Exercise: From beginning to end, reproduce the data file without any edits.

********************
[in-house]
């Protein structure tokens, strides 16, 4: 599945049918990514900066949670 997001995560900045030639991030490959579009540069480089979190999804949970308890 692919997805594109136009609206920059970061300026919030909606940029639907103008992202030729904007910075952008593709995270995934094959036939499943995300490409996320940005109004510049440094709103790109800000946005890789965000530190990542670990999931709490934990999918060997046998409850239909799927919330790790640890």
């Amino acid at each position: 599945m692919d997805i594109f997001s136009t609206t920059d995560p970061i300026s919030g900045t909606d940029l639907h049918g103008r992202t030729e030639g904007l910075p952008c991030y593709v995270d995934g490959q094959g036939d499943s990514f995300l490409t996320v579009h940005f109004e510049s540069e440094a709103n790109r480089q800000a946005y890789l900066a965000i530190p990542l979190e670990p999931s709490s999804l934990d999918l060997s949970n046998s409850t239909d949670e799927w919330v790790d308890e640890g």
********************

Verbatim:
[in-house]
């Protein structure tokens, strides 16, 4: 599945049918990514900066949670 997001995560900045030639991030490959579009540069480089979190999804949970308890 692919997805594109136009609206920059970061300026919030909606940029639907103008992202030729904007910075952008593709995270995934094959036939499943995300490409996320940005109004510049440094709103790109800000946005890789965000530190990542670990999931709490934990999918060997046998409850239909799927919330790790640890």
């Amino acid at each position: 599945m692919d997805i594109f997001s136009t609206t920059d995560p970061i300026s919030g900045t909606d940029l639907h049918g103008r992202t030729e030639g904007l910075p952008c991030y593709v995270d995934g490959q094959g036939d499943s990514f995300l490409t996320v579009h940005f109004e510049s540069e440094a709103n790109r480089q800000a946005y890789l900066a965000i530190p990542l979190e670990p999931s709490s999804l934990d999918l060997s949970n046998s409850t239909d949670e799927w919330v790790d308890e640890g």